Writing Samples Demystified

skitched-20081026-155957.jpg

“You may be the most brilliant writer in the world, but if you don’t have a clip to show me, I won’t know that.”
– Rachel Clark, deputy editor of Premier magazine

Writing samples, or “clips”, are a critical part of the writer’s marketing machine. They demonstrate to editors proof of your abilities and should be included with all queries and pitches unless otherwise noted in the publication’s guidelines.

This may sound simple enough, but it’s not always clear what qualifies as a “sample” or how to send that sample in an email query. In this article, I attempt to demystify writing samples by defining what they are, how to format them, and how to send them with an email query.

What is a Writing Sample?

Writing samples, also called “clips” or “clippings”, are samples of your published work. This is sometimes confusing, because “published work” can take one of many forms:

  • Text, PDF or Word document
  • Scanned image of a magazine tearsheet or newspaper clipping
  • Blog post, either on your blog or someone else’s
  • White paper
  • Academic thesis

In some cases, unpublished material can also be used as a sample if you haven’t been published before.

So you have a newspaper clipping in one hand, a blog post in the other, and a magazine article dangling off your big toe. How do you put this hodge podge together into a tight package that won’t give editors a headache?

How to Make Your Writing Sample Email Friendly

The easiest way to make your writing samples suitable for email is to host your writing samples and clips in an online portfolio website. This allows you to simply include a link to your portfolio in your email pitch to editors. Here is an example of how to do this:

I am a full-time writer with numerous online and print credits, including The Daily Telegraph, The Hackney Citizen, and SmarterFitter.com. You can read samples of my work at at http://monicashaw.com.

Alternatively, you can include links to individual writing samples that are targeted to the publication.

A general rule is: don’t send clips or writing samples in an attachment unless requested. As Jenna Glatzer points out in her book Make a Real Living as a Freelance Writer

Many editors will delete attachments unread because of the risk of viruses, and many spam filters will toss them out before an editor even has the option of making that decision. I can’t emphasize this point enough; I’m amazed by the number of writers who continue to ignore this advice and have their queries deleted because of it.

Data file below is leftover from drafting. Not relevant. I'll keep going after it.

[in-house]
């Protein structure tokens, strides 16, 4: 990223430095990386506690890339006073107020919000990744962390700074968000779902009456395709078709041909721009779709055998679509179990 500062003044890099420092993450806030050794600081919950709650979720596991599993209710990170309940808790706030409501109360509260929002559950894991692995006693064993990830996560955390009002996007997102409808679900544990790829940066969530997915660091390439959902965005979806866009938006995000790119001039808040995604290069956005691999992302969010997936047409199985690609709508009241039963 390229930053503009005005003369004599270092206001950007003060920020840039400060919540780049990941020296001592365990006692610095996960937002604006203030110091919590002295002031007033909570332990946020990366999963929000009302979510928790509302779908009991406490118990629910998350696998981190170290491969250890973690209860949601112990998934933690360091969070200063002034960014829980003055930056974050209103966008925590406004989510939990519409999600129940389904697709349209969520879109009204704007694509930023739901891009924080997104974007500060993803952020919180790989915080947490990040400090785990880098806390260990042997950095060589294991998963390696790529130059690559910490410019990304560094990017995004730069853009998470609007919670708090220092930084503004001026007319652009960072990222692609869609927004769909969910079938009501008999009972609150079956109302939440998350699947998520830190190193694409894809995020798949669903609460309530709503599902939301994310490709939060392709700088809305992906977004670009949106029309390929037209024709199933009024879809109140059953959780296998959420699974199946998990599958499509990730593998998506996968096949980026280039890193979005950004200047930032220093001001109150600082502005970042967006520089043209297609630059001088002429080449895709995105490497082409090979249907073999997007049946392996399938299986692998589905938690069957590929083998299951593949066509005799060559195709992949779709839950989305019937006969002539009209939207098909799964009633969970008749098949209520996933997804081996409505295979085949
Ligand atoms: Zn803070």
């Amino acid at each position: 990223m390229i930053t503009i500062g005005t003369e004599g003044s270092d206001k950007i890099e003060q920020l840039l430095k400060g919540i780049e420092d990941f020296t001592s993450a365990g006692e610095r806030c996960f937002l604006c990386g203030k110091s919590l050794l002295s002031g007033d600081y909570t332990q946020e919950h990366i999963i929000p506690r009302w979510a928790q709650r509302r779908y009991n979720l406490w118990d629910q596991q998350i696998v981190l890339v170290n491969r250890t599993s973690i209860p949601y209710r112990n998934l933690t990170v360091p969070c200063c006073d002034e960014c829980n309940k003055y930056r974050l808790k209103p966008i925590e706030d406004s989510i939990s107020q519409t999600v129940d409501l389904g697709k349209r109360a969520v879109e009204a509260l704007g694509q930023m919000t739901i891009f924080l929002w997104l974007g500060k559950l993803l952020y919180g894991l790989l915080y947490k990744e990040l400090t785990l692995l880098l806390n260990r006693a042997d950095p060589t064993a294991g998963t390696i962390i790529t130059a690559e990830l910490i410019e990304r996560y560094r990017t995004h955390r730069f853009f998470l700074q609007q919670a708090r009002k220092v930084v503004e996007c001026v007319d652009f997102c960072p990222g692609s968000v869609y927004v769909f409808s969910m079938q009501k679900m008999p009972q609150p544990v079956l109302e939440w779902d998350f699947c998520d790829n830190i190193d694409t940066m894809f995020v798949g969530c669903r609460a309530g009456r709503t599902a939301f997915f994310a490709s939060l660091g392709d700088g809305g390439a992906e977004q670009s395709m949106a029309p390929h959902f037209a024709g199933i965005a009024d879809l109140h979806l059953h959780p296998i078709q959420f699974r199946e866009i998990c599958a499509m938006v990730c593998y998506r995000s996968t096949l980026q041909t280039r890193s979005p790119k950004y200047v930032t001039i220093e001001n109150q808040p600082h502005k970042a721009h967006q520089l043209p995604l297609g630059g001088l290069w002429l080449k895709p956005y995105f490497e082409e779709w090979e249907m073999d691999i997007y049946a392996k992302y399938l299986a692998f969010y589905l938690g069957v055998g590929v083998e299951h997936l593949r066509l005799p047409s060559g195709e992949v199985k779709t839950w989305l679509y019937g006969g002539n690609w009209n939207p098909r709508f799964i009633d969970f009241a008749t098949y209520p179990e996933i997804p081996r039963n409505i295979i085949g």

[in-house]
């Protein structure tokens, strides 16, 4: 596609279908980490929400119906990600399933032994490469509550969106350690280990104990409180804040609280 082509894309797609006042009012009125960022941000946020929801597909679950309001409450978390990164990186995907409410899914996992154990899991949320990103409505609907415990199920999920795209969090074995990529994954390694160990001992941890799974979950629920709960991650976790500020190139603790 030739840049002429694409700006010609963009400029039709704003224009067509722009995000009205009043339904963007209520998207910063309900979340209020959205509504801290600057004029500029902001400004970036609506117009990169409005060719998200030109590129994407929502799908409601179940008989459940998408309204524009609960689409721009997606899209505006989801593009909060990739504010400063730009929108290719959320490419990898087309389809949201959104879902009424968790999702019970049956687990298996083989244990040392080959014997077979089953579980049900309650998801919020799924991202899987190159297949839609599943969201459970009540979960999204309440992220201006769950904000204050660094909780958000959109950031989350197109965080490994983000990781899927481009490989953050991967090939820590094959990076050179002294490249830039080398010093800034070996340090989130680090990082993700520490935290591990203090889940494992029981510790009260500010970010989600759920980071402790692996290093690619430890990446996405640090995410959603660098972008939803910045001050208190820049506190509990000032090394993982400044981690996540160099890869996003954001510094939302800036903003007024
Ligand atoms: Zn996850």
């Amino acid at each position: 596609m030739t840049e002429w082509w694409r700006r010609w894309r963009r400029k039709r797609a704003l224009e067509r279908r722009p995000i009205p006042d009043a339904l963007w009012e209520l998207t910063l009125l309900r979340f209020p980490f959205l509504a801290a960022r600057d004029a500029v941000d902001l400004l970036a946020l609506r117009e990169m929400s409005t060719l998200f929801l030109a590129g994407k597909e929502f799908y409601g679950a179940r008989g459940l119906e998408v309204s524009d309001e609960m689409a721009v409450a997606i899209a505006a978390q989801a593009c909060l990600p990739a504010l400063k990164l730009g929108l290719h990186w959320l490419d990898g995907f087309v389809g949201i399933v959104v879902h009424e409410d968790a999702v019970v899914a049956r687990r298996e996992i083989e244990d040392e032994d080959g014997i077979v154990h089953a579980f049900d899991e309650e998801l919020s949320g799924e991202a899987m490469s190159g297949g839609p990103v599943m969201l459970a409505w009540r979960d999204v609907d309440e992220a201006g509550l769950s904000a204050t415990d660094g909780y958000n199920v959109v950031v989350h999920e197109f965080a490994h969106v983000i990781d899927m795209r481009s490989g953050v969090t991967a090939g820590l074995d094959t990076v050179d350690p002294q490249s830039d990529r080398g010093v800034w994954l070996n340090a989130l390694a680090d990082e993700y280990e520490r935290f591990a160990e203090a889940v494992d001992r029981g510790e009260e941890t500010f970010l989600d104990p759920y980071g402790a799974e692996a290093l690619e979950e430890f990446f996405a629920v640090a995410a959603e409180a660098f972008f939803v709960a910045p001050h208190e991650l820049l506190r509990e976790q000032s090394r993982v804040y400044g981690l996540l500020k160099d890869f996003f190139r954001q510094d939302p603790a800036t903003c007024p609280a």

How to Format Your Writing Sample in Your Portfolio

All of your writing samples should be hosted on their own web page and include the sample title, name of the publication, and date it was published.

Whenever possible, include the text of your writing sample on the webpage itself (click here to see an example). If copyright issues prevent this, here are a some tips for dealing with specific sample formats:

skitched-20081026-132658.jpg

  • Newspaper and Magazine Clippings: First, scan your clipping as a high-resolution jpeg file. Then create a web page that includes a smaller, thumbnail image of the clipping, plus a link to an image of the full-resolution scan OR to the full text article on the publication’s website (click here to see an example).
  • Documents: Documents are risky because you can’t be sure the editor will have the right software to read it. So if you must contain your writing sample in a document, make sure it’s in a standard format such as Word (.doc), text (.txt) or PDF (.pdf). As with all writing samples, host your document on its own web page that clearly displays the title, publication and publication date. It’s also a good idea to include some text that summarizes what your sample is all about (click here to see an example).
  • Blog posts: If copyright issues prevent you from including the full text of the post in your portfolio, then include a link to the original blog post. As with documents, it’s also good to include some text that summarizes the post.

General Rules for Writing Samples

  • Keep it to no more than 500 words
  • Do not violate confidentiality (i.e., make client names anonymous)
  • When sending links to specific writing samples to editors, make it relevant to the job (i.e, if you are pitching to a food magazine, send a sample of a restaurant review or a published recipe)
  • Check for correct grammar and make sure your work is typo-free
  • If your sample is contained in a Word, PDF or text document, make sure it’s easy to read. Use Times New Roman font, double space your lines, left align the text and use 1-inch margins

3 Responses to “Writing Samples Demystified”

  1. Laurie Pawlik-Kienlen Says:

    I’ve also learned that some editors don’t bother looking at samples — your brilliant idea and well-written, professional query letter can override your writing experience! It depends on the editor, the publication, and your approach.

    So, if you don’t have a huge portfolio of writing samples, don’t worry. Just focus on your query letter!

  2. Heiddi Says:

    Hi Monica,

    Great article. I’ve really been flying by the seat of my pants with the clips, but you give a great way to organize clips to my advantage. Thanks for this!

  3. monica Says:

    Laurie – I’ve heard the same thing. In fact, EatingWell’s guidelines specifically say “don’t send clips… sell us with a good pitch.” That’s definitely the most important part of ANY query letter.

    Heiddi – glad it helped! I see you’ve already got some clips up on your site. The only thing I would add would be links to the full text of the clips.